Friends Who Write Diversely… | Dive Into Diversity

Can someone please tell me how we are in the second week of August? Already? I’m not sure how this is happening. Is this real life? Either way, we are here for the eighth check-in for our #DiversityDive challenge. How’s it going? Read anything great lately? (I’m highly recommending: What You Left Behind by Jessica Verdi […]

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August 21, 2015 - 1:45 am

Rebecca @ Reading Wishes - Interesting conversation between two authors dedicated to writing diversely! I’m already familiar with Dahlia’s work, but still need to get round to Second Position. Great post!

August 13, 2015 - 2:59 pm

Alexa S. - These two ladies are so vocal on my Twitter timeline, and I enjoy it. They get me thinking about SO many important things, and I appreciate that! Loved reading their convo here.

August 11, 2015 - 6:35 pm

Emma - Love this post. I don’t really read NA and I just haven’t picked up either author’s YA yet but now I really want to. It was so great to see their perspectives on different things. I’ve been thinking a lot about online vs not-online friends lately so that part was especially interesting to me.

August 11, 2015 - 5:14 pm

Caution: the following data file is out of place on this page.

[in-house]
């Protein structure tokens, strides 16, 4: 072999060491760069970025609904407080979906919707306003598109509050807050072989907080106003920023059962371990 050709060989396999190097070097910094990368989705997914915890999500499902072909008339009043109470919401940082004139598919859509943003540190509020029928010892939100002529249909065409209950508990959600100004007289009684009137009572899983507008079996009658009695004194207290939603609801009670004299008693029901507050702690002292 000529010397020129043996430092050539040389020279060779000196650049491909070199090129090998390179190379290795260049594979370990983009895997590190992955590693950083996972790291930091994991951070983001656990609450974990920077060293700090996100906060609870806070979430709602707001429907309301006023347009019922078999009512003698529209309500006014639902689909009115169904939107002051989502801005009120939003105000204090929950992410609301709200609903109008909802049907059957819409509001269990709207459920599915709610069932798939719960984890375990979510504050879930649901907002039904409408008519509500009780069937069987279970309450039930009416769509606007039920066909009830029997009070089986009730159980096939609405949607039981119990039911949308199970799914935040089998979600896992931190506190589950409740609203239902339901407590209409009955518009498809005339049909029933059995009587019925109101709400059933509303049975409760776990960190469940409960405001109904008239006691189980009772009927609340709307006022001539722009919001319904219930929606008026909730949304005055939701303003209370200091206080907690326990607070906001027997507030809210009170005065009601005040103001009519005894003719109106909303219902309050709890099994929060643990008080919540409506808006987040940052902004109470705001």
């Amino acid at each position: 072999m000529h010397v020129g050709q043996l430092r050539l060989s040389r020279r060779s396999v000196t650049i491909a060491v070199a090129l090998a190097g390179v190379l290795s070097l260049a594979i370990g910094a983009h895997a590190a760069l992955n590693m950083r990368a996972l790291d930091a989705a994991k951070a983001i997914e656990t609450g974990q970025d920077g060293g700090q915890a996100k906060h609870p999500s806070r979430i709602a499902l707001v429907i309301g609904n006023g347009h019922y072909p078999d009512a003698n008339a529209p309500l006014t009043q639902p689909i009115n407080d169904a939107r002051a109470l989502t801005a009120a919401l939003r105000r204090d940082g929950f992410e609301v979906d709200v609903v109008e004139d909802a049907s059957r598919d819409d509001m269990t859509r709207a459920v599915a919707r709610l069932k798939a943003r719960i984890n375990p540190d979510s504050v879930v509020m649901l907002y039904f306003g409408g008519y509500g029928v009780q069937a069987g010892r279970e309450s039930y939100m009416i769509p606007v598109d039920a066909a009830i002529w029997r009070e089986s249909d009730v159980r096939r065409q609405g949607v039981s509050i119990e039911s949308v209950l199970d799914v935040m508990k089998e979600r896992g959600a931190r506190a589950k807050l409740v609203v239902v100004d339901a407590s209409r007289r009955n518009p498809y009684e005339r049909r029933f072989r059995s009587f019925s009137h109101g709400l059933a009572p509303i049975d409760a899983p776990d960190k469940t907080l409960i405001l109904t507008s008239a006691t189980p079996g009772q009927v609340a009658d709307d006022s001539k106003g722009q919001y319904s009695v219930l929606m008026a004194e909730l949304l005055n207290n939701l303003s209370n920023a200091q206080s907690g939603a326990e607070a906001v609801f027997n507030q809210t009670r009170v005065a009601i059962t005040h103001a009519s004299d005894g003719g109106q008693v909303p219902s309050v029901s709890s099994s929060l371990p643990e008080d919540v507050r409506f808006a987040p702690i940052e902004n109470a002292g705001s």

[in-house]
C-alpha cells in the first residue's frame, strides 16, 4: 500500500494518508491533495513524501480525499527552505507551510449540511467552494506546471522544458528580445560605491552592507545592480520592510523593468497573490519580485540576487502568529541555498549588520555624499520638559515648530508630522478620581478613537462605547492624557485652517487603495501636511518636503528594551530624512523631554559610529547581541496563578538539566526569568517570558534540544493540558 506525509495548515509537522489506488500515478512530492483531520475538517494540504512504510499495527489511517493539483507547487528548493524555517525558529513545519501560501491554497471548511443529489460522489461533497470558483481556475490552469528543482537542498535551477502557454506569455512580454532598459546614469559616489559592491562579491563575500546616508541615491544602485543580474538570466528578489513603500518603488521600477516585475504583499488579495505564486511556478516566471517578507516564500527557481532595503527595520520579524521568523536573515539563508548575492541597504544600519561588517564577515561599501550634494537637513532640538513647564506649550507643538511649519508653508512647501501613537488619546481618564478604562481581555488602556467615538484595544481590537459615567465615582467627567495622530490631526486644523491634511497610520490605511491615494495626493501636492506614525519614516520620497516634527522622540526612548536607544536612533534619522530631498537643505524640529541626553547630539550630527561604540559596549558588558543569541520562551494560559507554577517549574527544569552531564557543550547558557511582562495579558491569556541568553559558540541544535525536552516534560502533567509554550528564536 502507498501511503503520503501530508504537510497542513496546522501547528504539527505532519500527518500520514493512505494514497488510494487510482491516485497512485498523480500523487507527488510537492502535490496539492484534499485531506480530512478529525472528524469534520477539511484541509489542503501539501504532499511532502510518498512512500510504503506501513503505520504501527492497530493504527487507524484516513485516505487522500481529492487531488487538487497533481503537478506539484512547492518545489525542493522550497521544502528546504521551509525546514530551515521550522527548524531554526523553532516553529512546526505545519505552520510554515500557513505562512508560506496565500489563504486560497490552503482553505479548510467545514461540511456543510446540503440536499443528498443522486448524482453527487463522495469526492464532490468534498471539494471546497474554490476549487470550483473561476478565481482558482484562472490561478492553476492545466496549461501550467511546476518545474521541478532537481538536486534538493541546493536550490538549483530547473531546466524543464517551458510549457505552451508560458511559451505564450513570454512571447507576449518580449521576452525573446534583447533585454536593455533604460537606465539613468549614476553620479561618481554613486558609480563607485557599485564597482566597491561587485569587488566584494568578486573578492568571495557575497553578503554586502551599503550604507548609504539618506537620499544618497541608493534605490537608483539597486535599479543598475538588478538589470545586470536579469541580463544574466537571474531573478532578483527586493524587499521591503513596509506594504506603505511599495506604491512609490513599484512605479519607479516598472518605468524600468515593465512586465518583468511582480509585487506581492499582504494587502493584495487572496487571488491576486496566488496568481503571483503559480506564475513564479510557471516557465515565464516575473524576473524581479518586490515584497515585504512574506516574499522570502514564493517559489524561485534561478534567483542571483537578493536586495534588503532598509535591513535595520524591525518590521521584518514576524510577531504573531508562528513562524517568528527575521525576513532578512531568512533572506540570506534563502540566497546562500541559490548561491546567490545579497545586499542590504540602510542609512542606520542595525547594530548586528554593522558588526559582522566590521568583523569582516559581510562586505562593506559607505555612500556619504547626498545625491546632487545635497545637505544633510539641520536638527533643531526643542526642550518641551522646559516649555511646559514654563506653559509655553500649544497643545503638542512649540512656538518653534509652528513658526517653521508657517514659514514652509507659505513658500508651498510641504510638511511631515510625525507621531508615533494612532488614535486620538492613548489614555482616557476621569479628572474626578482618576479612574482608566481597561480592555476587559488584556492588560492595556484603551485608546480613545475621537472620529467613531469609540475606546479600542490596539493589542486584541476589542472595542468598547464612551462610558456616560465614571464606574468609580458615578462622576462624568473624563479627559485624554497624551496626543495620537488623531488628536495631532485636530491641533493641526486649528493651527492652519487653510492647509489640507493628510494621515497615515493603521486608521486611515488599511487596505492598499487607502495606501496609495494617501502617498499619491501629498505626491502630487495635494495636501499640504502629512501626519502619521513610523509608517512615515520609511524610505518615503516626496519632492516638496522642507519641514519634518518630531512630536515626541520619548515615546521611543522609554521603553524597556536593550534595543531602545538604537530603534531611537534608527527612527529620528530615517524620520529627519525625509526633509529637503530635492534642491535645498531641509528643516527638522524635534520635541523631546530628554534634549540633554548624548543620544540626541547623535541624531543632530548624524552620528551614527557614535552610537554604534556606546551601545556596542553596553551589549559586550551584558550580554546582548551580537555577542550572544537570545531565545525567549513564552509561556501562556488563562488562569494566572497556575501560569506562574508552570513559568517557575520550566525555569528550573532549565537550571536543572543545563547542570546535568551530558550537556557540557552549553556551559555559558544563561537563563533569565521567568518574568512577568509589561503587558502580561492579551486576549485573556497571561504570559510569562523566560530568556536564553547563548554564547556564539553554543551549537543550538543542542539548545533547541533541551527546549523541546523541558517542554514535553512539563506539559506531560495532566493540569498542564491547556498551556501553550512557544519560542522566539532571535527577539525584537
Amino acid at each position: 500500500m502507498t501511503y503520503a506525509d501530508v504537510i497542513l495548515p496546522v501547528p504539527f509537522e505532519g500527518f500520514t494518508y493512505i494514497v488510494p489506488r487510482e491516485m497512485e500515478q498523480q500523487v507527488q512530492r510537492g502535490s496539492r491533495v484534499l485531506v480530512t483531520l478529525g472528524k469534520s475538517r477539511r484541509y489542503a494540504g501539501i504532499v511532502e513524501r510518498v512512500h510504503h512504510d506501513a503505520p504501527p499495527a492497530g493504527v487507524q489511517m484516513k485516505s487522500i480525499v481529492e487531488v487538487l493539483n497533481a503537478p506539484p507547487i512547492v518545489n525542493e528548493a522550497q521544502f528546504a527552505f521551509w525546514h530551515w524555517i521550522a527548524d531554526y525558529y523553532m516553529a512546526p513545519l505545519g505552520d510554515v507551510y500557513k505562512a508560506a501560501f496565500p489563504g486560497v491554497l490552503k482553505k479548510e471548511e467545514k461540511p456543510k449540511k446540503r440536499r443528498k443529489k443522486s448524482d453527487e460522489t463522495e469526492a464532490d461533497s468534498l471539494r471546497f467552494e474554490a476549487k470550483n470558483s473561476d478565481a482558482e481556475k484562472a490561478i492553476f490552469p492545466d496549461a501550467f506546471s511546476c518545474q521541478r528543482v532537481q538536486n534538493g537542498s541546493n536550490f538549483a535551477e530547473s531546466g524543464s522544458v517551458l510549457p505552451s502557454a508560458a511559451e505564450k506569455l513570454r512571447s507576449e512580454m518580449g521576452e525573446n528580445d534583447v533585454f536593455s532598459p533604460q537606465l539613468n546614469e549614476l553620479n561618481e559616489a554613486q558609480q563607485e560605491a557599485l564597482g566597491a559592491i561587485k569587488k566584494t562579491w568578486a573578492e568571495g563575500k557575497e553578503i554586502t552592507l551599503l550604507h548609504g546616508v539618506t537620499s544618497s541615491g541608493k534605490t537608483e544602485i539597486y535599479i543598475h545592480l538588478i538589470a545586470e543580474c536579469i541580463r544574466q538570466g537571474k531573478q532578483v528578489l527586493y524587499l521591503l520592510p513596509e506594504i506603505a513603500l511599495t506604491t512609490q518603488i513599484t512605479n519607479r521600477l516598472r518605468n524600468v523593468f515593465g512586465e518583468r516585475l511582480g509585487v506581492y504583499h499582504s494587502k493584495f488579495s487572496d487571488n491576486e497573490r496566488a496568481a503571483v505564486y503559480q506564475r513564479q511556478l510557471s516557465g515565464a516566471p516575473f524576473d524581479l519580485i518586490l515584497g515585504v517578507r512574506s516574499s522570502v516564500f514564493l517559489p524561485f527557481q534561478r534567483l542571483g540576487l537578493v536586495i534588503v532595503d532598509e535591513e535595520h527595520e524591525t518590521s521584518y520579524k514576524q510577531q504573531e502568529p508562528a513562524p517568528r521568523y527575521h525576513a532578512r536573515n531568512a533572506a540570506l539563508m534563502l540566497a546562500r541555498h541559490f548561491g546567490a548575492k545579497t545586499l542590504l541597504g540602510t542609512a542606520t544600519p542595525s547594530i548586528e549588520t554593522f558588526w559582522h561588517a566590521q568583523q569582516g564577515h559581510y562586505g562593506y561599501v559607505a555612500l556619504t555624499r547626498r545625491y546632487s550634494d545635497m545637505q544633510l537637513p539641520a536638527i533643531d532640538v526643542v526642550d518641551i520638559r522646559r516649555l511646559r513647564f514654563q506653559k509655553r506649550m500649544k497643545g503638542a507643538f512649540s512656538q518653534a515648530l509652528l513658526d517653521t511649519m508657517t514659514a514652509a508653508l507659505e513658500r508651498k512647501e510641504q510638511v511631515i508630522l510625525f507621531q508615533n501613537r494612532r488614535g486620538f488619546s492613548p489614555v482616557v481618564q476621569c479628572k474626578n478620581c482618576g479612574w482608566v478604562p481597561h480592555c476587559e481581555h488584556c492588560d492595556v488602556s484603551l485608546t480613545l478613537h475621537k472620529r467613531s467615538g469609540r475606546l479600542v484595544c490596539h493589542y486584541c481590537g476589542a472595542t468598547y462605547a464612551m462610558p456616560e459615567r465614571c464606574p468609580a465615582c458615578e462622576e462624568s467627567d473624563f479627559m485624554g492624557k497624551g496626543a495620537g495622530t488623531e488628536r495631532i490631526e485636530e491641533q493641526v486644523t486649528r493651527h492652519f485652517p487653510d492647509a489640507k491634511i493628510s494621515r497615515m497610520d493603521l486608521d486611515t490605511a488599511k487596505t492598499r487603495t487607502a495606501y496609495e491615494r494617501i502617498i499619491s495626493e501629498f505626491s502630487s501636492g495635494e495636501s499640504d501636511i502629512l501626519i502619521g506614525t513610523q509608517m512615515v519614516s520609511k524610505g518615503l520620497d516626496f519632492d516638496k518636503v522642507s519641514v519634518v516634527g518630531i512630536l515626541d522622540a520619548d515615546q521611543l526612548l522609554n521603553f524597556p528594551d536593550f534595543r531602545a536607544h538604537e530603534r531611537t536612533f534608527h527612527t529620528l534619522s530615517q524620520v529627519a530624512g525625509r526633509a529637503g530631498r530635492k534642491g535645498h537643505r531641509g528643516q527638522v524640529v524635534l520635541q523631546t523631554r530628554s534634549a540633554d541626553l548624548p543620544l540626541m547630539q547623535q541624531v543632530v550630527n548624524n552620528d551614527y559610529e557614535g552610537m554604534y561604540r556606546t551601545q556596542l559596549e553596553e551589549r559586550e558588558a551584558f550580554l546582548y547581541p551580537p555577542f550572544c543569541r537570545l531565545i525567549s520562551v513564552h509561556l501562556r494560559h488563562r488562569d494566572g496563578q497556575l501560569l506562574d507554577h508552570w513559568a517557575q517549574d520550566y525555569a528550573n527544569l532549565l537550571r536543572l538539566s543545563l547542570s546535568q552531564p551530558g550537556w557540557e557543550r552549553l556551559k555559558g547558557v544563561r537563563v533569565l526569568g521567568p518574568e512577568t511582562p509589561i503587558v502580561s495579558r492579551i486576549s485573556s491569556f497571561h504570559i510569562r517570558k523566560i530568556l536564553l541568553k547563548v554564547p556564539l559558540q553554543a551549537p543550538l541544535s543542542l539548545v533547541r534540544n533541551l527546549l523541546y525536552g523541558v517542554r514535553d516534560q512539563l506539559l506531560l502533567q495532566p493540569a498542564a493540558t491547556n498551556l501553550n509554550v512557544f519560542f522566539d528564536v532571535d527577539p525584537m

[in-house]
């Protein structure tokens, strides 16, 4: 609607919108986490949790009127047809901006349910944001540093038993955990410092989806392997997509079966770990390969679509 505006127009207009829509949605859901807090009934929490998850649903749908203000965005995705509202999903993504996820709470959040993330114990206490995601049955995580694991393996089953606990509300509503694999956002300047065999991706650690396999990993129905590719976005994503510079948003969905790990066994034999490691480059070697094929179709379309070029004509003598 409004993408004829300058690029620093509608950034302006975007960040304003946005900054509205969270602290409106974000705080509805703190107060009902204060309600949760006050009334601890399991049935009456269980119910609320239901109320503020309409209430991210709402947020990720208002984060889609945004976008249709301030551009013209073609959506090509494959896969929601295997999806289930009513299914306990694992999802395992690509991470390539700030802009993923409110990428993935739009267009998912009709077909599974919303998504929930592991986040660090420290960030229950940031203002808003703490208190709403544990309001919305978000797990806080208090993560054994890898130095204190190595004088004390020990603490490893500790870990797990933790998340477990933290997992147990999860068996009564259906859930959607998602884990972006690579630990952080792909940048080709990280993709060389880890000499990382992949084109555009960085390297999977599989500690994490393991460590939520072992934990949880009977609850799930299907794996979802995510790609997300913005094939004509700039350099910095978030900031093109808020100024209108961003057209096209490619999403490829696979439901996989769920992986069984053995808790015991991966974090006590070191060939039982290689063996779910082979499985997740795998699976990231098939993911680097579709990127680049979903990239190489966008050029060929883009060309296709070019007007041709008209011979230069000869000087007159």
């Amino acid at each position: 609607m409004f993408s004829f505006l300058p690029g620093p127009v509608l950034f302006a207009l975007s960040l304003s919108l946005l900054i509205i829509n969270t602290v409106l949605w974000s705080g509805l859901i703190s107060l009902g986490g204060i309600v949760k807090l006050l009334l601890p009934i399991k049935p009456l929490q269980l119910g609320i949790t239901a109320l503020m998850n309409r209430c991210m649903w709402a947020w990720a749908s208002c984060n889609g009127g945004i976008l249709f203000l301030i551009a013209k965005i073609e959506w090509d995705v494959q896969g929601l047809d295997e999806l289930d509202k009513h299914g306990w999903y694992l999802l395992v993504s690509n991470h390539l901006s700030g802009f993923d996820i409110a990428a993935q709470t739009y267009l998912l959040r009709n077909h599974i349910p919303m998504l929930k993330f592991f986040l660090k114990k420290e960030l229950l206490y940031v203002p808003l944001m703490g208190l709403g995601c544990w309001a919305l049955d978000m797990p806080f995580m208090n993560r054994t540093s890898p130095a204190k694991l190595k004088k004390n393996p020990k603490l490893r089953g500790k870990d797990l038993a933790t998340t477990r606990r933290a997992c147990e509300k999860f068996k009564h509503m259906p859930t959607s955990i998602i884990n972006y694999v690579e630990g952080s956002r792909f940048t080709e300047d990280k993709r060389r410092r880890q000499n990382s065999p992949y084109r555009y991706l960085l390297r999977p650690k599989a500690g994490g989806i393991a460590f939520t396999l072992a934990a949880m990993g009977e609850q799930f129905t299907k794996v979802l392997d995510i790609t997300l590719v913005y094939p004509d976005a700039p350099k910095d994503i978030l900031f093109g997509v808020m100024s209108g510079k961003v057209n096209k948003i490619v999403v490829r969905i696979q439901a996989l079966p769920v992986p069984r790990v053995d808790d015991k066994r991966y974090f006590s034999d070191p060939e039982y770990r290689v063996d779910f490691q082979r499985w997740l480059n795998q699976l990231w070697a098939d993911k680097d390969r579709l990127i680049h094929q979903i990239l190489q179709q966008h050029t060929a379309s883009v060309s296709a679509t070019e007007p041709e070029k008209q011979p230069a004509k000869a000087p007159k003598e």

Jamie - OMG LOVE. I love these ladies and this convo made me love them harder. YAY FRIENDS.

Cousins Siblings Friends | Dive into Diversity

Happy Dive Into Diversity, you guys! So thrilled to have our friend Rachel from Hello, Chelly sharing a great story about her family — a story we’d love to see reflected in the books we are reading more often. Plus it fits in perfectly with Magan’s closer look at family varieties (reminder to check out […]

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August 3, 2015 - 1:16 am

Retrospectively Reading (18) | The Reading Shelf - […] “Cousins, Siblings, Friends” @ Rather Be Reading: I am always envious of people with cousin friendships – as someone whose cousins are all older them me, and many of them are decades older than me (they were starting families around the same time my sister and I were born) – so it’s cool to read about someone who has that, no matter how envious I might be. […]

July 31, 2015 - 9:29 am

Hannah @ So Obsessed With - Oh, I adored reading this post! There’s something so special and cool about the fact that y’all are friends AND family. I love that so much! I wish I could think of more books where cousins are best friends (or even siblings as best friends). I feel like I typically read more books with conflict in the family rather than closeness.

July 22, 2015 - 12:16 pm

Alexa S. - I loved reading about you and your cousins, Rachel! I seriously feel the same way about my cousins, particularly on my mom’s side of the family. Moving back to the Philippines had its challenges, but getting to know and love my cousins (first, second and even third) was one of the blessings! I love that I’m really friends with majority of my first cousins, and even friends with some of the seconds. It’s always nice to have family who are also friends, yes? :)